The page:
Table 4.  Ten reasons why farmers left hog production (in order of importance)

1) Low hog prices
2) Returns not high enough
3) High corn or feed prices
4) Cost of production too high
5) Health of operator
6) Better ways to use my time
7) Age and condition of facilities
8) Age of operator
9) Lack competitive hog market
10) Disease too hard to control

What was their cost of production?

Even though low returns and high cost rank high for reasons to quit the hog enterprise, 82 percent of the respondents said they did not know their cost of production during the last full year of production.  Of the 18 percent who did know their cost, the average was $39 per cwt. as shown in Table 5.  Over 60 percent of those who knew their cost of production had costs less than $40 per cwt.  One-third had costs less than $35.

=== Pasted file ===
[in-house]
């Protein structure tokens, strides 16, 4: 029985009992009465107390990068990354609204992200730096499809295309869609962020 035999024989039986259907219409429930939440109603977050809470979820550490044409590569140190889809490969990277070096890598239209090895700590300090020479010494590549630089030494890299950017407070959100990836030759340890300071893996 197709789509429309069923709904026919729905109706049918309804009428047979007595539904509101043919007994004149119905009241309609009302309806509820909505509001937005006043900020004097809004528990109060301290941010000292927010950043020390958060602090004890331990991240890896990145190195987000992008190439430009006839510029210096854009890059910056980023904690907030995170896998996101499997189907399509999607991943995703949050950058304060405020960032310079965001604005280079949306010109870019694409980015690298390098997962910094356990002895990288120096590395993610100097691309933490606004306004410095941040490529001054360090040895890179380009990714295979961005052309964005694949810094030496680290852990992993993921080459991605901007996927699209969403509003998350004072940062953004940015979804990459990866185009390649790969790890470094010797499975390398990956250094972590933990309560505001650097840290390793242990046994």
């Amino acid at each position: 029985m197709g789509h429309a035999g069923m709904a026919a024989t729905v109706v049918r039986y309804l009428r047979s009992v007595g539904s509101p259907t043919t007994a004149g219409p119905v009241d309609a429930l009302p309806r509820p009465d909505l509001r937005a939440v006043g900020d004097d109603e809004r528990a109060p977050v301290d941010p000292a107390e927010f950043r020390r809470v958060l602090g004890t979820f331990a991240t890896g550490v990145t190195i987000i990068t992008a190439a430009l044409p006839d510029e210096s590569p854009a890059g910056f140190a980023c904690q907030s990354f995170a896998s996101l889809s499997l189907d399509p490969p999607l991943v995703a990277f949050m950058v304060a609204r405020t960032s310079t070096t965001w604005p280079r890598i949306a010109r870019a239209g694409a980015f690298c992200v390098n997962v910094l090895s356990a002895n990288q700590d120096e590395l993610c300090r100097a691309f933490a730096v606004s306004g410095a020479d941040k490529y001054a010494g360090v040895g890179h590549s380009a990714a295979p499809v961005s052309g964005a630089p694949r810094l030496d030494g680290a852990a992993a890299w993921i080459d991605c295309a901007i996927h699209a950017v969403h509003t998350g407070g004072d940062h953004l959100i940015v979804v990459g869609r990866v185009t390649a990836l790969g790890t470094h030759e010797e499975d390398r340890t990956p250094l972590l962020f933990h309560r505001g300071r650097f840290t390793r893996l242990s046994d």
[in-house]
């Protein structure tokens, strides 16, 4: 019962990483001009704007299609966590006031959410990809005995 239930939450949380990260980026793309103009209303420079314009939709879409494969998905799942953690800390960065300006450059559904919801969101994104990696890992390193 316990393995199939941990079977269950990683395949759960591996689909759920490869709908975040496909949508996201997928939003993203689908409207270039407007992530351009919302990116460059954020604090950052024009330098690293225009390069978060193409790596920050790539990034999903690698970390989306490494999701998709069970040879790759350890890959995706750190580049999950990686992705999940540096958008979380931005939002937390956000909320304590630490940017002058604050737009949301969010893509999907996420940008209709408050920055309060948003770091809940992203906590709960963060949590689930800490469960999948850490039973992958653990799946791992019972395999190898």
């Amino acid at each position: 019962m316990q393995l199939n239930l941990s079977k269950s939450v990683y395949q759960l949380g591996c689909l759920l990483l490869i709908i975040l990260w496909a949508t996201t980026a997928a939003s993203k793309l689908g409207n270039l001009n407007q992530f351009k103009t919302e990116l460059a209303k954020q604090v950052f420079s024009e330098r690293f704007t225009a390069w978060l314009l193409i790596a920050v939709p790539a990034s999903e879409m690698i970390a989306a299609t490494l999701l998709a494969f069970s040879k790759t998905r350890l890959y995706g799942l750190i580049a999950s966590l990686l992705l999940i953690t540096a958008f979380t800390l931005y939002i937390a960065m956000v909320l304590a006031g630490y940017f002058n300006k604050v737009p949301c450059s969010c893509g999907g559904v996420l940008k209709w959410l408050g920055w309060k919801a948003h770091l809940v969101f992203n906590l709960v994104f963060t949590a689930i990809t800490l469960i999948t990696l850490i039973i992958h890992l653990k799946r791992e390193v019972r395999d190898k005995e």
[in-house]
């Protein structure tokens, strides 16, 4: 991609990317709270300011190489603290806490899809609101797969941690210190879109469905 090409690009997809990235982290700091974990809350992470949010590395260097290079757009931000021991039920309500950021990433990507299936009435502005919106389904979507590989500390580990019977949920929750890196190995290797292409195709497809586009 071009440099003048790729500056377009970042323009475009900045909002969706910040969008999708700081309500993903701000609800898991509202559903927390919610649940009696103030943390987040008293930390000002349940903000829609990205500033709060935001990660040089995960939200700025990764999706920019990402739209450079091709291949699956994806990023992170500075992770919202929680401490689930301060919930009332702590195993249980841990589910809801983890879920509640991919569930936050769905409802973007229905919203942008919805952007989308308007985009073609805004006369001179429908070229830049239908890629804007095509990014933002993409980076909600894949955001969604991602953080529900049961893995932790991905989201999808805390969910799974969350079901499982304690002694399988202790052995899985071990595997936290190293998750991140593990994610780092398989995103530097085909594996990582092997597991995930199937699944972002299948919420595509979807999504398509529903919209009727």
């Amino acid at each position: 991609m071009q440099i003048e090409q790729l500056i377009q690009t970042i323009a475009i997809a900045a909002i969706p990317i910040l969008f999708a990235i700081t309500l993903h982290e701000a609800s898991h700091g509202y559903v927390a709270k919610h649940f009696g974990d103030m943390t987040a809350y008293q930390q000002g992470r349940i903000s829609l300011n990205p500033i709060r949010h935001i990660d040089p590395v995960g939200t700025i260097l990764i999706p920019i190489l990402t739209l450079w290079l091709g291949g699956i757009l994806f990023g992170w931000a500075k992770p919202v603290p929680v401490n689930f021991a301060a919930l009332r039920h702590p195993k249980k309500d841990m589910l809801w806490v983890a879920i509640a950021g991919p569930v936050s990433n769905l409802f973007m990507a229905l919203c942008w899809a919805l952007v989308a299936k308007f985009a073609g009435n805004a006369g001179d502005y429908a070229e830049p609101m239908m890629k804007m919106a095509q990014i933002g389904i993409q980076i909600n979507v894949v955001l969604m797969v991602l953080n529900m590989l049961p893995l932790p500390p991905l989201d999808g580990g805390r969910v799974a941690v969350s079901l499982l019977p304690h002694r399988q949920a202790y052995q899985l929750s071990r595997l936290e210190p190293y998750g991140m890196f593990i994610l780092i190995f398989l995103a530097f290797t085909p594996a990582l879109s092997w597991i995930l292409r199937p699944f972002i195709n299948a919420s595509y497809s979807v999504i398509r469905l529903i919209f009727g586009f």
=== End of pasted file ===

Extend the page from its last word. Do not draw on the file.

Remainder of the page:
Table 5.  Cost of Production (farmers who know their costs)

Percent of farmers

Cost of production

62%

less than $40/cwt.

33%

less than $35/cwt.

21%

less than $30/cwt.

Average

$39 per cwt.

Will they raise hogs again?

The farmers were asked under what conditions they would return to hog production.  The conditions under which they would return are listed in Table 6.  A more favorable hog-to-corn price relationship was the highest ranked condition.